I’m also mildly irritated that after a job interview three weeks ago I’m still yet to hear back about it. It’s for a senior position and I am 100% certain I didn’t get it, but at the very least I’d like to know. Not knowing is the chitinous thing whose wings scratch your insides.

5There may be movement on my flat. The endless merry-go-round of frustrating, paper-based process (alleviated by paying other people to deal with it) continues. It continues in my favour, and so I feel quite churlish for complaining about it. It looks like — as long as the developer realises that all valuations will be much of a muchness — I shall have another £20,000 shaved off the price of my new flat. This is enormously exciting, but there is a nagging fear that prices everywhere are about to do their best impression of a whale called into existence by a space-age technology:

The Hitchiker’s Guide to the Galaxy

That’s all for this week. Wish me luck.

⁰ This comes with the caveat that the student must want to learn, which is why I really love mentoring and really hated teaching.
¹ It’s taken over my bastarding life. Don’t ask.

S03E08: Crunch

This week began really well, with a houseparty. It looks like it’s going to be finishing well too. There was a good bit in the middle too. All in all, a bit chuffed. Theme of the week: French


1 Thème de la semaine : On Tuesday I attended my first ever French meetup, and some very nice people told me I had a good French accent. This made me Very Happy, and I strongly suspect influenced my next morning, where I collared Jenny and we talked about existentialism⁰ before I went home feeling grotty. French studies was my undergraduate degree, and I love to speak it. Mind you, I’ve been told before that I’m a different and less pleasant person in French, so I was watching that too. I met some interesting and some less interesting people, but it was a lovely evening and I think I’ll make it a regular fixture. I’ve also been invited to a recurring French lunch of civil servants, so before long I hope to be quite fluent again. I’m improving my Russian at the same time too:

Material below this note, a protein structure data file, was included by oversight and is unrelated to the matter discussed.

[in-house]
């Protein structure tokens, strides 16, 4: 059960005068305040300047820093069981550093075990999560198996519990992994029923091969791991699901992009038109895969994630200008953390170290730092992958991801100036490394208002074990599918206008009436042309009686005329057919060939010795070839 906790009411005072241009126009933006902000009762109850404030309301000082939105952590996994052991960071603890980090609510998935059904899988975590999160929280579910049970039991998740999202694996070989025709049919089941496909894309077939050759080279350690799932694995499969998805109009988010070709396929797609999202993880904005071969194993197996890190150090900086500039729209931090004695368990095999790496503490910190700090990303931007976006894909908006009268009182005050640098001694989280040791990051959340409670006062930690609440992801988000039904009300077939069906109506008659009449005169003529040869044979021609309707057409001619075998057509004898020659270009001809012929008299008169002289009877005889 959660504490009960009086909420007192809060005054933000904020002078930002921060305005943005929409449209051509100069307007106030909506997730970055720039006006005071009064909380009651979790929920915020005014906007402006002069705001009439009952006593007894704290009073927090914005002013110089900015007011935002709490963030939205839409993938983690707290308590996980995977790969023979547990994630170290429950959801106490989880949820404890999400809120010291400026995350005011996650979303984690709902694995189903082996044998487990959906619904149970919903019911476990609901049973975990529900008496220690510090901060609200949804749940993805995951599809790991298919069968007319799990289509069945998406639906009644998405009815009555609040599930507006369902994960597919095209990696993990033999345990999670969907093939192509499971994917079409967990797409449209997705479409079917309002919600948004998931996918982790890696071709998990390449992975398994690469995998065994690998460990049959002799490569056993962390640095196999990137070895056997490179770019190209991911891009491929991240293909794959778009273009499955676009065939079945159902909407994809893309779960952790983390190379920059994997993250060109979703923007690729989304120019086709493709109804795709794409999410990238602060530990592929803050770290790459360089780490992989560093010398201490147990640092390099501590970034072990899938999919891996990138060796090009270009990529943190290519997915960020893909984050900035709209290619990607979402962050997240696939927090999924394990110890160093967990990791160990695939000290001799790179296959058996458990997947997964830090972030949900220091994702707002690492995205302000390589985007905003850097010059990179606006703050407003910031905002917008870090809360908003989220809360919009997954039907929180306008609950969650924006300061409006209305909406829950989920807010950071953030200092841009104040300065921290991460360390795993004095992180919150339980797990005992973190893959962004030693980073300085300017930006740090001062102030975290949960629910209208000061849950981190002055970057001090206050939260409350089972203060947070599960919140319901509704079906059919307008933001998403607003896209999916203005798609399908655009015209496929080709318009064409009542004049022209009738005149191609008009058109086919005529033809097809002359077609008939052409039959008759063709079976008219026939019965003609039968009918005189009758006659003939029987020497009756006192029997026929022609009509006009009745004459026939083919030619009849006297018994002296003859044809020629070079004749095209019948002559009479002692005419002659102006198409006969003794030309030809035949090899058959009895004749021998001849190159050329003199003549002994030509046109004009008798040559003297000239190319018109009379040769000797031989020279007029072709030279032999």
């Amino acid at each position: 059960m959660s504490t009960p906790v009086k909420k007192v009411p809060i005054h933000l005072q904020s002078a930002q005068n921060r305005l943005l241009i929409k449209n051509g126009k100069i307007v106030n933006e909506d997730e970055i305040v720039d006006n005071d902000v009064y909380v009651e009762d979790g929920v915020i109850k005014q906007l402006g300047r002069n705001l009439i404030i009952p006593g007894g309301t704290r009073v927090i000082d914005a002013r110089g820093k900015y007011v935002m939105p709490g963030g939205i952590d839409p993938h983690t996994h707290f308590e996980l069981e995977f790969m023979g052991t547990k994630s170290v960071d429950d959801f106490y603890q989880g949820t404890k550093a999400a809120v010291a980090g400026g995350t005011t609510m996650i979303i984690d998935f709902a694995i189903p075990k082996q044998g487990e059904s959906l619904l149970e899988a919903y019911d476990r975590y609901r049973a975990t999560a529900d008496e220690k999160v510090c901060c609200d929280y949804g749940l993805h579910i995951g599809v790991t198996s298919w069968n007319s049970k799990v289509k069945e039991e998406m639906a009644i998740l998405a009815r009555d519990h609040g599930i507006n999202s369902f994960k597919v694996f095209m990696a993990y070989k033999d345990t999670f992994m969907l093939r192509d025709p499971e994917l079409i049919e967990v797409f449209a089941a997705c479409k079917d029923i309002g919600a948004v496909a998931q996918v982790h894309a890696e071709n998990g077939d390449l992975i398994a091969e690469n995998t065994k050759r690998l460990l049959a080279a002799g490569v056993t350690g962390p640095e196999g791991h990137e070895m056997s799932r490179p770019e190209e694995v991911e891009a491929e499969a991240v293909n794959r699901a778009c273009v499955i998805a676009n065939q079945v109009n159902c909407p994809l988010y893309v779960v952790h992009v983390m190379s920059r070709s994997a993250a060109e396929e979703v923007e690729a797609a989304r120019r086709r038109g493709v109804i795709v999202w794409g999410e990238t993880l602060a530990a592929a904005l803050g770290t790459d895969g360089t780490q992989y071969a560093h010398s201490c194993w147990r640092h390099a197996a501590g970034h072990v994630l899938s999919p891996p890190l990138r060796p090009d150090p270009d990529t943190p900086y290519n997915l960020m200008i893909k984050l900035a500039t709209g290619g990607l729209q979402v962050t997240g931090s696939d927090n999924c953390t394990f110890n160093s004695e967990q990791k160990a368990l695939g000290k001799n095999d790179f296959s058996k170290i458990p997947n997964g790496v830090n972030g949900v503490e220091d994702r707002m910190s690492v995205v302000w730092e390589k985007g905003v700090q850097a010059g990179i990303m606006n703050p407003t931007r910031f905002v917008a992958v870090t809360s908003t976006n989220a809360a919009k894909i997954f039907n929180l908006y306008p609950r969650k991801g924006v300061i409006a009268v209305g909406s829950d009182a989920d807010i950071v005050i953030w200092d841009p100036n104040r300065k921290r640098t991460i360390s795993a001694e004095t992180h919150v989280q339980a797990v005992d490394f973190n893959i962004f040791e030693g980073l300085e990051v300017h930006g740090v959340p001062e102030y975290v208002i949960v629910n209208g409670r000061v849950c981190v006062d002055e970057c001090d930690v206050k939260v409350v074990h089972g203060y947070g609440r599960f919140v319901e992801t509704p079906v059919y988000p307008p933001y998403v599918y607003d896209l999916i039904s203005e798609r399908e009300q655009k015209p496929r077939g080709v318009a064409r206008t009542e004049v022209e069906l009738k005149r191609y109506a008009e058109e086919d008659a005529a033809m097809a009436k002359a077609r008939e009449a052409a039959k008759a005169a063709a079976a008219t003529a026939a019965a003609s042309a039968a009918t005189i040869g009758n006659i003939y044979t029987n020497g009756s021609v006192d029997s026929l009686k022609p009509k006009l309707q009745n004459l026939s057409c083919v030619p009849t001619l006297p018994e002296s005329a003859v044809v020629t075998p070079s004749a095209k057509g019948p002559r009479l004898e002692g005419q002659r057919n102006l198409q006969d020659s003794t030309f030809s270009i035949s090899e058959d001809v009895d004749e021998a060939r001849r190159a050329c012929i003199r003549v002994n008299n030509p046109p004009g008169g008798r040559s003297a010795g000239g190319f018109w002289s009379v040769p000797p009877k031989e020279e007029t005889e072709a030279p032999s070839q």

A screenshot that says “I want to know everything” in Russian and English

2 Career things. I went for an interview the other day and I didn’t get the job. I’m okay with that, because the feedback was detailed and immensely valuable as I head into my Future Leaders Scheme interview (link only available to civil servants). I also spoke to a Director about where I’d like to end up and he gave me some really good advice as well as a really interesting comparison — at a large consultancy firm, there are 23 promotions between my equivalent level and boss of the organisation. In my organisation, I’d only need five to get to the same place , which means within those levels there’s going to be huge variation. It makes me feel weirdly better — friends from uni who seem to get promotions every couple of years are actually probably just progressing at the same rate as me. They just get more frequent milestones.¹

Work is otherwise very good. I implemented fika and work-in-progress limits to try to get the team to slow down and do one thing at a time. Both have been moderately successful: we are shipping things and doing it faster, and we are communicating more as a team and learning things about each other. Some of that introduces tension, because there’s always a risk when you get to know someone that they’re going to be quite different from you in a way you weren’t expecting.²

3 I’ve already started to think about my goals for the next year. This is because I like things to aim for. By September next year I am aiming to:

  • have a basic conversational level of Russian
  • have a rank greater than 1200 in both daily (24 hours per move) and rapid (30 minutes per game for each player) chess
  • have a first cut of The Book, which has admittedly slid³ a little recently
  • be (re)starting an MSc

None of these are work things, but I think they’ll make me better at work. I have a number of thoughts like this, so if you’ve got £2.3m and would like to know more about experiments I want to do on my colleagues then get in touch.

4 Time tracking is turning up some interesting results. Inspired by fellow public sector digital hero Dan Barrett I’ve been tracking my time. It’s broad strokes, but here is the approximate time I spent in meetings this week:

A chart showing that on Monday I spent 1hr 35 in meetings, on Tuesday 1hr 51, on Wednesday no time at all, on Thursday 3hr 27 and Friday 15m

Thursday is the outlier, and also the day I came home absolutely wiped and ate an entire blackcurrant crumble.⁴ More than half of my day spent in meetings is too much, and that’s valuable information for me. It’s also deeply concerning, because — well, here’s my friendly deputy-director’s diary: